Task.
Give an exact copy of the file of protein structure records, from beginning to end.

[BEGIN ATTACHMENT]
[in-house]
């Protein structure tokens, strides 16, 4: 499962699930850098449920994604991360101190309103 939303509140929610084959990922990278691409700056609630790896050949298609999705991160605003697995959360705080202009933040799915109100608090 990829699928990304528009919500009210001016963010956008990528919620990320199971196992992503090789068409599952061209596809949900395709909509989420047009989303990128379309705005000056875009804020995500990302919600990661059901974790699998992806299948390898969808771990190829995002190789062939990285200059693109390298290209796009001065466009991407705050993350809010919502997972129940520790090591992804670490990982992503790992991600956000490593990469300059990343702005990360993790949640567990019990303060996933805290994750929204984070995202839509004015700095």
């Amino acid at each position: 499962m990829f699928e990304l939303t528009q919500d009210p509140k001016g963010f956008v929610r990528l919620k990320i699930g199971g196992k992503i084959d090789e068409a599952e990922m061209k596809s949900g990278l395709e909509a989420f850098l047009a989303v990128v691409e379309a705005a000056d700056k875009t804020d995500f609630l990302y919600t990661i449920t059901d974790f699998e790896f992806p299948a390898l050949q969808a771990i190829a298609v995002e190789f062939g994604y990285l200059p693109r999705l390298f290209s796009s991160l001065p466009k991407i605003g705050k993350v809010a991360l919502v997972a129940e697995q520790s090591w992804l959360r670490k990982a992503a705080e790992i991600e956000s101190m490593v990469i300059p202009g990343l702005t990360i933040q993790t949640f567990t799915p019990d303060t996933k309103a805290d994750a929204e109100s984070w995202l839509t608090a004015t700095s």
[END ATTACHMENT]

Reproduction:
[in-house]
């Protein structure tokens, strides 16, 4: 499962699930850098449920994604991360101190309103 939303509140929610084959990922990278691409700056609630790896050949298609999705991160605003697995959360705080202009933040799915109100608090 990829699928990304528009919500009210001016963010956008990528919620990320199971196992992503090789068409599952061209596809949900395709909509989420047009989303990128379309705005000056875009804020995500990302919600990661059901974790699998992806299948390898969808771990190829995002190789062939990285200059693109390298290209796009001065466009991407705050993350809010919502997972129940520790090591992804670490990982992503790992991600956000490593990469300059990343702005990360993790949640567990019990303060996933805290994750929204984070995202839509004015700095």
């Amino acid at each position: 499962m990829f699928e990304l939303t528009q919500d009210p509140k001016g963010f956008v929610r990528l919620k990320i699930g199971g196992k992503i084959d090789e068409a599952e990922m061209k596809s949900g990278l395709e909509a989420f850098l047009a989303v990128v691409e379309a705005a000056d700056k875009t804020d995500f609630l990302y919600t990661i449920t059901d974790f699998e790896f992806p299948a390898l050949q969808a771990i190829a298609v995002e190789f062939g994604y990285l200059p693109r999705l390298f290209s796009s991160l001065p466009k991407i605003g705050k993350v809010a991360l919502v997972a129940e697995q520790s090591w992804l959360r670490k990982a992503a705080e790992i991600e956000s101190m490593v990469i300059p202009g990343l702005t990360i933040q993790t949640f567990t799915p019990d303060t996933k309103a805290d994750a929204e109100s984070w995202l839509t608090a004015t700095s």